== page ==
If it’s not Feminist, then it’s not my Polyamory

Apologies for such silence on the blog these past weeks; we were gone on a family vacation, and since coming home I’ve had a handful of other writing projects requiring my attention.

I’m still at work on other things, but I wanted to take just a quick moment to talk about how essential I think feminism to polyamory. Which should be somewhat obvious by the series I write here about feminism and poly, but sometimes I think there’s a difference between merely recognizing an intersection vs. saying that activism in one area absolutely requires awareness and attention to another. And as I’ve encountered some really anti-feminist thought in some poly spaces recently, I really feel the need to briefly try to drive home how vital this connection is.

First, compulsory monogamy is, itself, a patriarchal institution. And I don’t think we can fight that institution in any meaningful way without unpacking its patriarchal legacy. If we say we want to challenge compulsory monogamy but we don’t make that challenge from an explicitly feminist perspective, then I think we’ll always fall a great deal short of really dismantling that institution at its roots. The entire dialogue around people having “ownership” of one another in romantic relationships is really rooted in notions of male ownership of women. Obviously, there are plenty of women who don’t want to “share” their partners, either (and not sharing can be totally fine, as long as its a conscious choice and not the result of a social mandate), but that doesn’t change the fact that the whole construction of “ownership” in marriage was never a two-way street.

And second, I think that poly without feminism can potentially be a rather dangerous thing. If polyamory is just a means of reproducing traditional sexist dynamics in relationships with multiple partners, then we’re stepping dangerously close to everything that’s wrong with traditional patriarchal “one man-many women” polygamy. I see polyamory veering close to this in relationships with the so-called “one-penis-policy,” for example, where a husband is permitted to date women, but his wife is only permitted to date women herself and forbidden from dating other men. With all of the problematic sexist gender dynamics that are potentially present in our sex and dating lives, I think that men wishing to engage in relationships with multiple women must be even more vigilant about upholding feminist values, because the potential harm and potential replication of patriarchal power structures might be even greater when a man is in a position of dominance over not just one woman, but several. I’m honestly not interested in fighting for the sexual liberation of men who will only use non-monogamy as a path to “conquer” a greater number of women.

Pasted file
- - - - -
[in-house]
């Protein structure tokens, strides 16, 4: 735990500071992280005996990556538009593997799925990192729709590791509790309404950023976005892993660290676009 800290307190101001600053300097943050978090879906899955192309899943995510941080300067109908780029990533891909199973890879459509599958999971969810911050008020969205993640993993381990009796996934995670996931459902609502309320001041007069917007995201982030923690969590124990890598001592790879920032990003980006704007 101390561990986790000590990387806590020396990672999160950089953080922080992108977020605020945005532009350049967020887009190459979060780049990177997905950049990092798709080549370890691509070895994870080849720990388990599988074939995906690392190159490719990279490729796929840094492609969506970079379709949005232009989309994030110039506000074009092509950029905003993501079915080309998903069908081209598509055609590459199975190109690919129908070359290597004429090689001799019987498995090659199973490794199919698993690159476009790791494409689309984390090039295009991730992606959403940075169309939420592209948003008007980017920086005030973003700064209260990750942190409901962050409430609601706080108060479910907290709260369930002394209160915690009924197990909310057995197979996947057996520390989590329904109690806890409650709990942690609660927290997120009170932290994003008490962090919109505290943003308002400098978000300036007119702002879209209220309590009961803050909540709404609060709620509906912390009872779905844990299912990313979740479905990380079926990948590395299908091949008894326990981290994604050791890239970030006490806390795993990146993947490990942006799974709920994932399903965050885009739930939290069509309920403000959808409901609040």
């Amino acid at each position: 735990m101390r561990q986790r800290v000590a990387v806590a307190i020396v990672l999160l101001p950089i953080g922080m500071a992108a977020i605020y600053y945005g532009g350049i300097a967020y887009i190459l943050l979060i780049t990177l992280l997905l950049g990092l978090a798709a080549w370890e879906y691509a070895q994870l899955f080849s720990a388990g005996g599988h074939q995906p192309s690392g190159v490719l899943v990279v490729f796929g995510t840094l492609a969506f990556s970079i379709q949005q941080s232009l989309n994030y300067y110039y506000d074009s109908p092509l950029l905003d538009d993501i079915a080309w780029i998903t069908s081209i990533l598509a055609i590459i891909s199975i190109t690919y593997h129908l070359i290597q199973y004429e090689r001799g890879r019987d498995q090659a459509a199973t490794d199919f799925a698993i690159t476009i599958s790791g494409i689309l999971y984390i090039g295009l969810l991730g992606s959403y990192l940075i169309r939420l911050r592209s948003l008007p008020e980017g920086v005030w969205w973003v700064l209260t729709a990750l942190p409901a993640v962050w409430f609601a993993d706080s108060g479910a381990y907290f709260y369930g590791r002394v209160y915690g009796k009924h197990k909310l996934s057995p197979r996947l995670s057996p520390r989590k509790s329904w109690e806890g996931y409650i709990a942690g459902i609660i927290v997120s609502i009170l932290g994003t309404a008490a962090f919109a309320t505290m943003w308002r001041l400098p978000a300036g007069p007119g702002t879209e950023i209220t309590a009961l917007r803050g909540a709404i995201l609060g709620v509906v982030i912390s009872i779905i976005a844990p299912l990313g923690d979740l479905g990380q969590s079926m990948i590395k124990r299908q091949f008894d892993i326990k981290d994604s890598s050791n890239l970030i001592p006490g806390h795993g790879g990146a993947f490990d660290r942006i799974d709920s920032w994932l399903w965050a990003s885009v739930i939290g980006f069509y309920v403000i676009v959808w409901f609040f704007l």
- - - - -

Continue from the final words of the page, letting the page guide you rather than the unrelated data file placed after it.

To summarize, then, though I’ll say much more on this in the future, I’m entirely uninterested in participating in any kind of poly activism that isn’t explicitly feminist. To me, separating the two is incorrect both personally and politically.

(and of course, I believe that feminism needs to make room for a critique of compulsory monogamy, as well. More on that to come, too…)

2 thoughts on “If it’s not Feminist, then it’s not my Polyamory

  1. Roxanne

    This gives me a LOT to think about! I am a woman and my understanding of feminism has always been: “I am woman hear me roar! I can do anything a man can do only better! If I decide I want a man in my life, he’d better play by my rules!” That has always grated on my nerves. I prefer a philosophy that is more equalism. Men and women are the same. They can do the same things – job wise – and they can both take care of their children. The ideal way is to designate one parent as the principle wage earner and one parent as the primary care giver, and it could very well be the mom working and the dad at home. (Or both at work.) I think that both partners need to set and agree to terms for the relationship. In other words, an equal relationship.
    When I hear that relationships need to be feminist, I immediately think that means the woman will be the one in charge, but the way you are saying it is that to you, feminism = equal partnership. I have a hard time wrapping my head around that. As I said, you have given me a lot to think about, lol1 🙂

    1. Angi Post author

      Thanks Roxanne, I’m glad I’ve given you some things to think about! 🙂 Feminism is definitely not in any way about the superiority of women, it’s about equality. The reason it’s called “feminism” and not just “humanism” is because it’s specifically about women achieving equality which we don’t currently have (this piece offers a really great explanation of that: http://jezebel.com/5992479/if-i-admit-that-hating-men-is-a-thing-will-you-stop-turning-it-into-a-self+fulfilling-prophecy). I’m about as deeply in the “feminist trenches” as one can get (outside of this blog, I write primarily for feminist publications on topics like reproductive rights and sexual violence), and I have never met a single feminist whose feminist vision is one in which women have superiority over men. That’s just a common mis-characterization used to discredit feminism.

      If you’re interested in reading more, I think Feminism is for Everybody by bell hooks is probably the best basic intro to feminism there is 🙂


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